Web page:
I've just finished editing and assembling the first set of visions into another Aguanomics Press publication, Life Plus 2 Meters (volume 1). From my preface:
I began the Life Plus 2 Meters project in August 2016* after reading Martin Weitzman's 2011 paper "Fat-tailed uncertainty in the economics of catastrophic climate change" and Hansen et al.'s 2016 paper "Ice melt, sea level rise and superstorms: evidence from paleoclimate data, climate modeling, and modern observations that 2C global warming could be dangerous." The two papers led me to believe that our economic models severely understate the risk from climate change and that the IPCC's estimated increase in sea level ("1 meter by 2100") is far too optimistic. Hansen et al. say that sea level may rise by 6-9m by 2100. Even worse, that rise may arrive in an abrupt shock (e.g., "3-4m in a couple of years") that would make retreat, rather than adaptation, the only response.The book is now available as a free PDF as well as cheap ($4) paperback and Kindle versions.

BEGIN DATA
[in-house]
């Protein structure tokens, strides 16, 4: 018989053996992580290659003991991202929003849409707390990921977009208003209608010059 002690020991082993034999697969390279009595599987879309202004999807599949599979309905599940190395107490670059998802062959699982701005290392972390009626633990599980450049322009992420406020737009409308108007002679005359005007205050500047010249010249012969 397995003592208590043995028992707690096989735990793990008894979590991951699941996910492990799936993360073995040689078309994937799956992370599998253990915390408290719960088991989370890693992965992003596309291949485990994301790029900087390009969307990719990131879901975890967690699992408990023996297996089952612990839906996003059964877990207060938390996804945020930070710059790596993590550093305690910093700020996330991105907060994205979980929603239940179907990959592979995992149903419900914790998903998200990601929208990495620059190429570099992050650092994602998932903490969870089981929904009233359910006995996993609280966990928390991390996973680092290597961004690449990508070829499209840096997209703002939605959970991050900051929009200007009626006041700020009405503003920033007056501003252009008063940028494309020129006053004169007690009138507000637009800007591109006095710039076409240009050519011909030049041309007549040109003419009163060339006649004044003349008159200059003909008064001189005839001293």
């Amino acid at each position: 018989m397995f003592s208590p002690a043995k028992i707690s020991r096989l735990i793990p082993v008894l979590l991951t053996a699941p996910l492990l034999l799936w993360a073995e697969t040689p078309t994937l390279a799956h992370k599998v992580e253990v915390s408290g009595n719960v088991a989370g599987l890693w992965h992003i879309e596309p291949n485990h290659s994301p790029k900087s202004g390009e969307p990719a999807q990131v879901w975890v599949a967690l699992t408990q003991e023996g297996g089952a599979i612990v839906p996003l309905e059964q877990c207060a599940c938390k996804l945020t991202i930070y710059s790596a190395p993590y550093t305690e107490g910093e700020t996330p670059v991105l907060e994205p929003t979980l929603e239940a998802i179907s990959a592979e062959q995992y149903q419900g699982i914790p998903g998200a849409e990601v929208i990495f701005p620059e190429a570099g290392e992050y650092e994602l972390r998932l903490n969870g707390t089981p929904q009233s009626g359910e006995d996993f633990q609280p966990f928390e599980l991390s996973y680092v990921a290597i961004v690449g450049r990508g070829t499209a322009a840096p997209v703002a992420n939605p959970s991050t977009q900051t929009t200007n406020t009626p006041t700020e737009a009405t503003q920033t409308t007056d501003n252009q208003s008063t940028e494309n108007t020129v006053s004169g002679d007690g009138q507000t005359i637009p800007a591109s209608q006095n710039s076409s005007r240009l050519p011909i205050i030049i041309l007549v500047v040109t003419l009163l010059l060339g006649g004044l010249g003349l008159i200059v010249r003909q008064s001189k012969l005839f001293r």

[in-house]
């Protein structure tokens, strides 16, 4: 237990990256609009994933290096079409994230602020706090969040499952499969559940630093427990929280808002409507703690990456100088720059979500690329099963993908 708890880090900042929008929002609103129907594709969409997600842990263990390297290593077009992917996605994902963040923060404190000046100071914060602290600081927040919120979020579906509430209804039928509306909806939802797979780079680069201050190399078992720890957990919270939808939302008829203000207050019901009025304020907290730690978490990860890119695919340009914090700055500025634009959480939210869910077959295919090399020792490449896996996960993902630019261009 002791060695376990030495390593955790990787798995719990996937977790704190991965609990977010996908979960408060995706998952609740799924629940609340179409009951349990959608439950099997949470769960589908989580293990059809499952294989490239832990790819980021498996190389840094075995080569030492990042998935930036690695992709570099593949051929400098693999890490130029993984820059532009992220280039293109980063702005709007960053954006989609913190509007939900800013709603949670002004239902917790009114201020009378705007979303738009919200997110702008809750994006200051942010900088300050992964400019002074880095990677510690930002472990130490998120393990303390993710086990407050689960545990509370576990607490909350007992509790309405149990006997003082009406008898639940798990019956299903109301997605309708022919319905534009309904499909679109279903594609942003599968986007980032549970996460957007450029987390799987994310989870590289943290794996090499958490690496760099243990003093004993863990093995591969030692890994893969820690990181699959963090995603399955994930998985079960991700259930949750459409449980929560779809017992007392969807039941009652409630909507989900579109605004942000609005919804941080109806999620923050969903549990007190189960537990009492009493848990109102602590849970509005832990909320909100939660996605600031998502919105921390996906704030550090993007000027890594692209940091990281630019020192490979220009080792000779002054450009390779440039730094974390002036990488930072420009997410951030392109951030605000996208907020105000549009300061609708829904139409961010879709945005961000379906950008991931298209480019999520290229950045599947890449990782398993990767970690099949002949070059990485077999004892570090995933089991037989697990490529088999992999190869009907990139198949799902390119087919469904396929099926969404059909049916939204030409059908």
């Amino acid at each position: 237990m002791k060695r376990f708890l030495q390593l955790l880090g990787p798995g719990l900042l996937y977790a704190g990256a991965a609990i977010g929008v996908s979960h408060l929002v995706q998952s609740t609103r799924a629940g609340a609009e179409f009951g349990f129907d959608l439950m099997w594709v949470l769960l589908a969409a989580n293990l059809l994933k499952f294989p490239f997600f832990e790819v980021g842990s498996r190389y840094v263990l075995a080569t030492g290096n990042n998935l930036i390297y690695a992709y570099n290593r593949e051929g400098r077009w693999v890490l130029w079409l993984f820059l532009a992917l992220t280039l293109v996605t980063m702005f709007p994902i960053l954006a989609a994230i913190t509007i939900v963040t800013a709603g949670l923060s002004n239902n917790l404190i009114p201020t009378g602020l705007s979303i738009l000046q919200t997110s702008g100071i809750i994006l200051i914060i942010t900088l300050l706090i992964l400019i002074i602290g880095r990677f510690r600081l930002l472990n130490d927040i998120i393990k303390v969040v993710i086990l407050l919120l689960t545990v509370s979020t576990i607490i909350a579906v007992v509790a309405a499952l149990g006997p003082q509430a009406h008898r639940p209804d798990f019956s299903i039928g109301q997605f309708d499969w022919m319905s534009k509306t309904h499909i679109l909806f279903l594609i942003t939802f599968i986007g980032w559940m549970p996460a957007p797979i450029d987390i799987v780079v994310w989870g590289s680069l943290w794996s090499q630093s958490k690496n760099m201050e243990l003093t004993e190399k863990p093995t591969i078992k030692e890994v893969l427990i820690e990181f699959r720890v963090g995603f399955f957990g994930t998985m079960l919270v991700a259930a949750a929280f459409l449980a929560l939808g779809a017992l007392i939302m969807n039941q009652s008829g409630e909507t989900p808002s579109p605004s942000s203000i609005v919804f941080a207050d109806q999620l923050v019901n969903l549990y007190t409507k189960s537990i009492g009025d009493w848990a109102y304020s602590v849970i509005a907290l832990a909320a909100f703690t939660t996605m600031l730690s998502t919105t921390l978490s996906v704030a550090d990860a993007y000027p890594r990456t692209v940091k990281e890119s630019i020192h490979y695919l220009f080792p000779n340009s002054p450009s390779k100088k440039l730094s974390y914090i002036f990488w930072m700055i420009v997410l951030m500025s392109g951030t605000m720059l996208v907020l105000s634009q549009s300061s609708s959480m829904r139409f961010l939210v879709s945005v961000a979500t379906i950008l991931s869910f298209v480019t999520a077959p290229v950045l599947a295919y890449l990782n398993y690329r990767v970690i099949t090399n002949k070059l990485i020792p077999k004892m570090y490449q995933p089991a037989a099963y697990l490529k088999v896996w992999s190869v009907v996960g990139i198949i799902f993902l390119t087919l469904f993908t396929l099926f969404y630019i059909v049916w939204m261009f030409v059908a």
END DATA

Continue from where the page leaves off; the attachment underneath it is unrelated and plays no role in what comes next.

This project aims to engage the public in planning for changes far more dramatic than those discussed in governmental and international forums, and it uses "climate fiction" methods of bringing different potential outcomes to life.
This edited volume presents a series of 29 "visions" by 27 authors of how we might (not) adapt to life in a climate-changed world where sea levels are 2 meters higher, weather patterns have shifted, storms have grown stronger, food systems are strained, and so on.
These visions may not agree with each other: their authors come from different academic, social and philosophical backgrounds. They will not be 100 percent accurate: our lives are affected by a complex mix of environmental, social, political and economic forces. They may not change your mind: everyone will read and interpret them differently. Our only goal here is that these visions help you think about how you, your community and your world -- our civilization -- might adapt to life in a climate-changed world.
Bottom Line: Read the book and recommend it to others. We need more people thinking of how we will adapt to climate change.
* I registered the URL on 30 April, but only began in earnest in August :)